Radioactive poisoningYasser Arafat was not poisoned: French investigators

Published 5 December 2013

French scientific and medical experts rule out possibility that Palestinian leader was poisoned by radioactive polonium-210. A Russian medical team examining tissue samples taken from Arafat’s body reached the same conclusion three months ago. The conclusions of a Swiss medical team were more ambiguous. Leaders of the Palestinian Authority began accusing Israel of poisoning Arafat even before he died, as his health was rapidly declining. Israel has consistently denied the accusation, describing it as “unreasonable and unsupported by facts.”

Yasser Arafat shortly before his death in 2004 // Source:

French investigators have concluded that the Palestinian leader Yasser Arafat died of natural causes. A team of scientific and medical experts said that Arafat’s death in 2004 was due to “old age following a generalized infection.” The researchers ruled out allegations he was poisoned.

A team of Swiss scientists had earlier reported it had found “unexpectedly high activity” of radioactive polonium-210 in Arafat’s body and personal effects, including his clothing, leading his widow and the Palestinian Authority to charge that he was assassinated, probably by the Mossad.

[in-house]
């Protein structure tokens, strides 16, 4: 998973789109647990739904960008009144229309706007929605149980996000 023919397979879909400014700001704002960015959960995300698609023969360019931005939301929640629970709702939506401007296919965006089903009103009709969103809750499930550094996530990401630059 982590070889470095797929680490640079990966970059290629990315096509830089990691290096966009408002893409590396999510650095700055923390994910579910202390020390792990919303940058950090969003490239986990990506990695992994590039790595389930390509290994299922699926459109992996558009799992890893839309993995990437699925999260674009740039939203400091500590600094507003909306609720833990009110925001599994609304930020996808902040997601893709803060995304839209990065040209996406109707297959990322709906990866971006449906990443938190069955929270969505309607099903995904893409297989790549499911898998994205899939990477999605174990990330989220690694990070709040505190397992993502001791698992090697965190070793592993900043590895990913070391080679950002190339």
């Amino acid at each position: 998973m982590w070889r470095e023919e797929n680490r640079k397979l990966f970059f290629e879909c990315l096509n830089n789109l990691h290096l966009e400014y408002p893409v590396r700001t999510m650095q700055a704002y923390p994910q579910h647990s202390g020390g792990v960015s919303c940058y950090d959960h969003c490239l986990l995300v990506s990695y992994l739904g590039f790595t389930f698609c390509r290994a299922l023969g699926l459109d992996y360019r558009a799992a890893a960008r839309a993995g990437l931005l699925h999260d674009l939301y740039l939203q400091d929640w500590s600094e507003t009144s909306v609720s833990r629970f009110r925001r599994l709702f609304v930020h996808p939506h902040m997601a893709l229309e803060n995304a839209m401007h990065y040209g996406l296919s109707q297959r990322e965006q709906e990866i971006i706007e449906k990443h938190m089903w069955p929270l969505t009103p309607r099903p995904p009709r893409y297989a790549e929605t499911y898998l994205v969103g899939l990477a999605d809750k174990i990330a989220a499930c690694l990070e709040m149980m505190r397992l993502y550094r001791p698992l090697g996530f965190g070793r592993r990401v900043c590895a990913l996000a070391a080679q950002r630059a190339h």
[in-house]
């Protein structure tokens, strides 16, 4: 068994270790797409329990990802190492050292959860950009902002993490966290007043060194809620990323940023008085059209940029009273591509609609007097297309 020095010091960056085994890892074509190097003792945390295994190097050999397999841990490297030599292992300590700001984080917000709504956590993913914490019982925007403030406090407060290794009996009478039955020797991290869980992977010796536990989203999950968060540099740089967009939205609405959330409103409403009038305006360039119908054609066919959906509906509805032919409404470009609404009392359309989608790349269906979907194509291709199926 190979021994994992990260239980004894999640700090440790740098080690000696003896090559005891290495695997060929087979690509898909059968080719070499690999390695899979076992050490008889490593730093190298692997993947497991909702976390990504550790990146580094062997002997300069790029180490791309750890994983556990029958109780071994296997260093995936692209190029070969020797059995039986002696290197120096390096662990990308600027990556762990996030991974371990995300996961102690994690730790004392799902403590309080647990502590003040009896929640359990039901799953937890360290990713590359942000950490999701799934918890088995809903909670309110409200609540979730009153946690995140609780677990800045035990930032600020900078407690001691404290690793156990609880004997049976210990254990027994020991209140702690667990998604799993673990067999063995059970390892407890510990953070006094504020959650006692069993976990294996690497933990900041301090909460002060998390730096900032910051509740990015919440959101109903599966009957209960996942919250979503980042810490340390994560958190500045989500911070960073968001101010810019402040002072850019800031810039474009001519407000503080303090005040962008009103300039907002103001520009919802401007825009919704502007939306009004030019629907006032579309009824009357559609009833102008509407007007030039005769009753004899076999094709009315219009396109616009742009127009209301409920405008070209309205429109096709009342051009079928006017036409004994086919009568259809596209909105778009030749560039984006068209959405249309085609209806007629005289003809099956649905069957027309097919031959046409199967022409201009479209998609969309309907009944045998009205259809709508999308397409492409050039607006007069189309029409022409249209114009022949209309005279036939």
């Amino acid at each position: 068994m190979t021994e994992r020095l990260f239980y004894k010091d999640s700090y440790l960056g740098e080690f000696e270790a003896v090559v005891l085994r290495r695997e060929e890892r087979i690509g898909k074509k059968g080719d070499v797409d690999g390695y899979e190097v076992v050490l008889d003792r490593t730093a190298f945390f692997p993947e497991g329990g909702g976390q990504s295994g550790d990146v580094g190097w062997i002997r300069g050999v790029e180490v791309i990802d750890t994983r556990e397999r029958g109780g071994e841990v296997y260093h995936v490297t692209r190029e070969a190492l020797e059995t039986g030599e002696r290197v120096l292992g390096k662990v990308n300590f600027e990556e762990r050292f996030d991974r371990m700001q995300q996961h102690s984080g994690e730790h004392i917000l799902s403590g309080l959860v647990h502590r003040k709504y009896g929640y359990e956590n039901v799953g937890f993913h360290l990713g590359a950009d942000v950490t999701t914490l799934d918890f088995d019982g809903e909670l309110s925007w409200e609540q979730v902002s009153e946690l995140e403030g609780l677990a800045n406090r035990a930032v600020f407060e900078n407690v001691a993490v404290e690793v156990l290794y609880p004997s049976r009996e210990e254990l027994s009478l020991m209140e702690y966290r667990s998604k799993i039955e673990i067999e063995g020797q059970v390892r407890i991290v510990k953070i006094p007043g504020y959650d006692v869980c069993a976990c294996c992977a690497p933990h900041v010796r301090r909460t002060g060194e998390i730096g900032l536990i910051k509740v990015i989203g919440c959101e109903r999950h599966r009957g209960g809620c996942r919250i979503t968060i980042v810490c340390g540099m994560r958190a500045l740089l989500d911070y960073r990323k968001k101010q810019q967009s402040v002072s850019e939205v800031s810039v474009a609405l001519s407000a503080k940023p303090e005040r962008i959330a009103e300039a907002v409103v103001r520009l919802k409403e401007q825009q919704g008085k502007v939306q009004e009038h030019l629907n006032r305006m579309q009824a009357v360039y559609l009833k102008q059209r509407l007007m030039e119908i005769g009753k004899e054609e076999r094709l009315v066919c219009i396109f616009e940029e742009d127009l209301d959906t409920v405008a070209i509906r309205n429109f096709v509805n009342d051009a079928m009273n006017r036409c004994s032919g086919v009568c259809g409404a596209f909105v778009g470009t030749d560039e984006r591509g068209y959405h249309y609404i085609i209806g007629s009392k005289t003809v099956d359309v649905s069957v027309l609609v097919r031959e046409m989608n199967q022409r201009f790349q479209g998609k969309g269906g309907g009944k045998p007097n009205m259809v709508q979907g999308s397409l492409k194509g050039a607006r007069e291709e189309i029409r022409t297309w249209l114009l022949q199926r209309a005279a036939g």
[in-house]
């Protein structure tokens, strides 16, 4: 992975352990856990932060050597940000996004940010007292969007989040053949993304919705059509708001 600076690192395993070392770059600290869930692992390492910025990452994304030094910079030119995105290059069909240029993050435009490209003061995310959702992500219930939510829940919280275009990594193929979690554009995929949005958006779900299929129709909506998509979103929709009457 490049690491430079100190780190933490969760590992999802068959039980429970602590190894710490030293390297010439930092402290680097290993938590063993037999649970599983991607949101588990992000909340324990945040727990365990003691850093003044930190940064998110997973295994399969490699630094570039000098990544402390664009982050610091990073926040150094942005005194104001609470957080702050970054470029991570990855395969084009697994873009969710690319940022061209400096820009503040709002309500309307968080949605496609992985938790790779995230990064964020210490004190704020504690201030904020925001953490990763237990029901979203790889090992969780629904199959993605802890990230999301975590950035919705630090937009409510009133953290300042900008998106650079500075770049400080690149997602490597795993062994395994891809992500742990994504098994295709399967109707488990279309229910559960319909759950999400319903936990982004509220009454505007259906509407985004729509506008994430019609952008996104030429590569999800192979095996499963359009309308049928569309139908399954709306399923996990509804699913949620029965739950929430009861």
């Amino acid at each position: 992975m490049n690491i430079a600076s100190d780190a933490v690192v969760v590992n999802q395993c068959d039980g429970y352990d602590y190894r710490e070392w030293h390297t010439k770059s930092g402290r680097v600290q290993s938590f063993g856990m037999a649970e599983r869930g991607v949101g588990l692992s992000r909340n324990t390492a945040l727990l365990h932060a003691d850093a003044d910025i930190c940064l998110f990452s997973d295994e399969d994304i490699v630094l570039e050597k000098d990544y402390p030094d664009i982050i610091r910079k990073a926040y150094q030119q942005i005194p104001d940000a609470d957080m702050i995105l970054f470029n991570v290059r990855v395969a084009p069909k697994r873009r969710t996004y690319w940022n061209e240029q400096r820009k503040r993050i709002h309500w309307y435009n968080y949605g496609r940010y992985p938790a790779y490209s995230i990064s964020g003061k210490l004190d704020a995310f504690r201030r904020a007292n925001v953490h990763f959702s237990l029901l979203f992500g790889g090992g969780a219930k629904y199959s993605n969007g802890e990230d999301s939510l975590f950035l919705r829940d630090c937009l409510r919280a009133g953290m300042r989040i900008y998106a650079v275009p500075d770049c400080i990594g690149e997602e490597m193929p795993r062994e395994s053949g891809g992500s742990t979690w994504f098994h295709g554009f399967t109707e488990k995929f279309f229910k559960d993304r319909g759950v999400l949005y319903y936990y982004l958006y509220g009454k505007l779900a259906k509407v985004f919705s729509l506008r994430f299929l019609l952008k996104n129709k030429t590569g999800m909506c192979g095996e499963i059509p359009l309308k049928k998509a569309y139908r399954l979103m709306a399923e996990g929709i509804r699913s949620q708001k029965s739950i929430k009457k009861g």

Le Figaro reports that on Tuesday, the much-anticipated report by the French investigators asserted that Arafat could not have died of radioactive poisoning, but that traces of polonium had been found.

One of the French scientists said: “The results of the analyses allow us to conclude that the death was not the result of poisoning.”

The conclusions of the French team contradict what appeared to be the more ambiguous conclusions of the Swiss team, which said it was not impossible to believe that Arafat had been poisoned. The Swiss team reached this conclusion after finding polonium levels up to eighteen times higher than expected in some of Arafat’s personal effects.

The Guardian reports that the Swiss stopped short of categorically stating the radioactive substance had killed him.

Still, a member of the Swiss team, professor François Bochud, the director of the Institut de radiophysique appliquée de Lausanne, told Figaro: “On ne peut pas affirmer que le polonium a été la source de la mort d’Arafat, mais on ne peut pas l’exclure,” allowing different parties to read different meanings into the Swiss team’s conclusions.

Arafat’s widow, Suha, on Tuesday expressed her dismay at the contradictory conclusions of the Swiss and French teams, both of which had examined the same personal effects and the same samples from Arafat’s body (the body was exhumed earlier this year in order to allow harvesting of tissues for examination).

Suha pointed out, though, that both the Swiss and the French teams had reported higher than normal levels of polonium-210 and lead-210 in the samples.

There is a doubt and that doubt is, did the poison in the body contaminate the outside environment, which is the conclusion of the French team? Or did something in the outside environment contaminate the body?” she told a press conference in Paris.